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Archived & Upcoming Images of the Day
Not having seen her on it for months, we had assumed that the local female Kestrel no longer much likes the meadow post. But here she has taken a Vole to the post top and spends a few minutes ripping it to bits to eat it, followed by a few minutes looking rather satisfied.
We do enjoy these 'Fox & Cubs' flowers self-set around the house and providing flashes of brilliant orange. The insects like them too.
In the partial shade of the Oak tree at the edge of the meadow, a glorious
bouquet of self-set wild flowers.
Ragwort (the yellow flowers) is poisonous to many farm animals, but our adjacent surroundings are now entirely arable so we permit some to grow.
These Convolvulus flowers in shade of the northern bridleway hedge are the normal pinkish colour. Round the end of the hedge where the sun shines on the ground all day exactly the same species are sun-bleached completely white.
We never expected to see a Reeve's Muntjac Deer mating, but here from two
different cameras linked by timestamps we see this couple's
Top Left: Male dutifully follows the female past The Duck-shaped pond into the woodland about 25 metres from Round Pond.
Top Right: A minute later the male is making overtures to the obliging female.
Bottom Left: Consumation.
Bottom Right: Probably 20 seconds later they quietly leave.
A Reeve's Muntjac Deer Fawn makes another visit to this site, this time giving us a decent view. What a sweetie.
For a couple of days the local female Kestrel spent hours a day hunting from the dead branches of an old apple tree 15m from the house
Here the female Kestrel has caught a Vole on the grass below, and flies to a conveniently shaped dead branch of the tree to eat it.
The female Kestrel spends a lot of the second day hunting from dead branches in our old apple tree. Her hunts were less successful on this day - we imagine that the patch of grass was 'voled out'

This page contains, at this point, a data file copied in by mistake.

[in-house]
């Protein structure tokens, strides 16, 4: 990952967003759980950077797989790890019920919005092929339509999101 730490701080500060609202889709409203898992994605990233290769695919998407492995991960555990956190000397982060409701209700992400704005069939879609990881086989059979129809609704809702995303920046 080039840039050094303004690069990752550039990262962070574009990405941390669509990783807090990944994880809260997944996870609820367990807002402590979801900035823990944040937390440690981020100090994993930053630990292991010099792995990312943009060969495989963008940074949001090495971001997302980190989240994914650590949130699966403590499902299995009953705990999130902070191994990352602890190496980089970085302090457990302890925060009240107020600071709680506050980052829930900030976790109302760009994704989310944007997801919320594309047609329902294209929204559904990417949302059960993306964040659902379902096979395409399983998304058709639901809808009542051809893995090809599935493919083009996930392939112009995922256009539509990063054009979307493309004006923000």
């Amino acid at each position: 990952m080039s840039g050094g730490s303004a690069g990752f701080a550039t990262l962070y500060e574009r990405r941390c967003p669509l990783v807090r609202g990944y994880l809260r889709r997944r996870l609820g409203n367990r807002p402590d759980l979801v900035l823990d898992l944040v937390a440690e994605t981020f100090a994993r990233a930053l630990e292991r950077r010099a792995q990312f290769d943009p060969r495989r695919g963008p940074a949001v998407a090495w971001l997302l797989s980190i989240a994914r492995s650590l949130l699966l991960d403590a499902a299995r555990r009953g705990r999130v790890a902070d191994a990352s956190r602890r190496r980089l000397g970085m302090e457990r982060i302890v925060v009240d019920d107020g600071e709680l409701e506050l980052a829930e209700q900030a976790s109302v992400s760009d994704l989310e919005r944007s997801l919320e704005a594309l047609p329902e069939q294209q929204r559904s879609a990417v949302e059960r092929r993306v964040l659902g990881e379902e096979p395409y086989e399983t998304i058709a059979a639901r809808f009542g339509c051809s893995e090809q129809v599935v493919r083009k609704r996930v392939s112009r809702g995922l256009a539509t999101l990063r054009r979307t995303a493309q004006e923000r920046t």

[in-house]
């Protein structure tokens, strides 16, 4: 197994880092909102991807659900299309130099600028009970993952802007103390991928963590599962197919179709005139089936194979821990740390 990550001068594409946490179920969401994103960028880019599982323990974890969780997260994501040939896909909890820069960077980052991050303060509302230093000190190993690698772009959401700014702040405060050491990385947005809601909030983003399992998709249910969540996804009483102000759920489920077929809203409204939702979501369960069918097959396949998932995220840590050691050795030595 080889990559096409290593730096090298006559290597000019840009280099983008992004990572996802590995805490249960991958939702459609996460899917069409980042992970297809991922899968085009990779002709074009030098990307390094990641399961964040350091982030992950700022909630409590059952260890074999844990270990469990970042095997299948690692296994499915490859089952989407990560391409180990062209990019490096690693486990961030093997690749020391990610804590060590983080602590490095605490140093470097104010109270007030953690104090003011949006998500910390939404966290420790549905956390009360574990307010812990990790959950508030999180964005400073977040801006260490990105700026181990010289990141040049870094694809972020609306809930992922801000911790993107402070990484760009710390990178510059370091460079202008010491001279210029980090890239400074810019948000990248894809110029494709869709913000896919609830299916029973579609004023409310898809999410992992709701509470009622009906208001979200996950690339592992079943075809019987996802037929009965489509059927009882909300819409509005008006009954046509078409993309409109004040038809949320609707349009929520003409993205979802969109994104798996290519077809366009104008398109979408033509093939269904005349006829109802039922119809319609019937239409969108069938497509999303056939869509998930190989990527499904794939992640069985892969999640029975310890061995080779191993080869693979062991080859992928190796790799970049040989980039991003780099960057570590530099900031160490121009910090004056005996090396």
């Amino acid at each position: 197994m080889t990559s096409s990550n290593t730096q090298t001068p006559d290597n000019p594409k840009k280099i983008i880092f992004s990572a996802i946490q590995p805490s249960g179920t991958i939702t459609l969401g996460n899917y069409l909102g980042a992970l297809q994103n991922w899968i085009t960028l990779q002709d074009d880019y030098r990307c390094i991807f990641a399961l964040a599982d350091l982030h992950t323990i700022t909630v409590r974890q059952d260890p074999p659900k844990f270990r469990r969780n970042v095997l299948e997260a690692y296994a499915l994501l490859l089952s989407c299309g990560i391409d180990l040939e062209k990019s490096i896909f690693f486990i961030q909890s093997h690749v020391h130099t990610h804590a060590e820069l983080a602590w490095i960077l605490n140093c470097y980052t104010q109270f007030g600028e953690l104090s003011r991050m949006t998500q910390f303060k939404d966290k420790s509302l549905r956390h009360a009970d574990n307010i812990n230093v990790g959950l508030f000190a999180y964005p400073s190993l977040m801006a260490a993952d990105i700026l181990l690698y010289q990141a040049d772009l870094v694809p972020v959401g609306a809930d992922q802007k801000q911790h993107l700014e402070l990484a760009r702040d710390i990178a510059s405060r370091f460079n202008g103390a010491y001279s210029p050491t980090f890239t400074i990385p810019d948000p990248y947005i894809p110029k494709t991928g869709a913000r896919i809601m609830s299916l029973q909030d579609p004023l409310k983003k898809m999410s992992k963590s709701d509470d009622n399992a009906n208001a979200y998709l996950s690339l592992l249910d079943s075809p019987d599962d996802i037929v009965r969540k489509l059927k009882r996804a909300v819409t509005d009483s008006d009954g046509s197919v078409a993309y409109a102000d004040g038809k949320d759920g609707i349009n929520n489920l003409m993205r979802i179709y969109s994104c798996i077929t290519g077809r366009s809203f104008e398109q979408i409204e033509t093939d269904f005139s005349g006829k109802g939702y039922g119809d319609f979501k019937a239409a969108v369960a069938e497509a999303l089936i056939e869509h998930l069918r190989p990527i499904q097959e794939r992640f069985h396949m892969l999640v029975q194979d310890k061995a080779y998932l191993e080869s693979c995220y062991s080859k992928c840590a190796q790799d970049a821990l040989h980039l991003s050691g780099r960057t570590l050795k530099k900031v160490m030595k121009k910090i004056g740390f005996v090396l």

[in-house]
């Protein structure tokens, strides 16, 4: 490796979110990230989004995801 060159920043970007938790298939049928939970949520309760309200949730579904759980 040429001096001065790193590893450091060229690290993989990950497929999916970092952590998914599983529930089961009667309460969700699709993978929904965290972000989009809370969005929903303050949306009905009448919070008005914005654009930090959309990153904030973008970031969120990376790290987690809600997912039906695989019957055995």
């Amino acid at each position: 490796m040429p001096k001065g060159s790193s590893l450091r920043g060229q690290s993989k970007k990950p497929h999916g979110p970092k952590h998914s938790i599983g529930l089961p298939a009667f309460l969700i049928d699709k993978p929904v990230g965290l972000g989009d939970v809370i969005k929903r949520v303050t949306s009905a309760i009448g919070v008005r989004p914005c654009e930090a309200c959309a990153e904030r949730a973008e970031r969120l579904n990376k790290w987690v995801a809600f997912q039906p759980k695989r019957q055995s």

The local female Kestrel flies to a branch (and whole tree) that is swaying in the strong wind. Just like when hovering, she likes to keep her eyes still, and here we see her neck accommodates the sway.
Just on the other side of the hedge along the northern Bridleway perhaps 100
Wood Pigeons are in the Wheat crop, using the wind to hover by crop seed heads
and peck bits off. Perhaps 20 birds are doing this while the rest circle or
dive into the depth of the crop probably to pick up spilled seed.
Never seen this behaviour before, and likely never will again.
The first sighting here (in 30 years) of a White-legged Damselfly. This is an immature female flitting around the grass seed heads like a little delicate ghost.
This second brood female Holly Blue Butterfly was flitting about the hedge along the West side of the access track.
We don't ever remember seeing ourselves, or in a wildlife film, a Fox standing vertical like this. There is obviously something really interesting 'up there' at 1 a.m. The Fox was not leaping up - we have another frame between the middle and right pics in the montage showing a very similar vertical position at least a second or two earlier.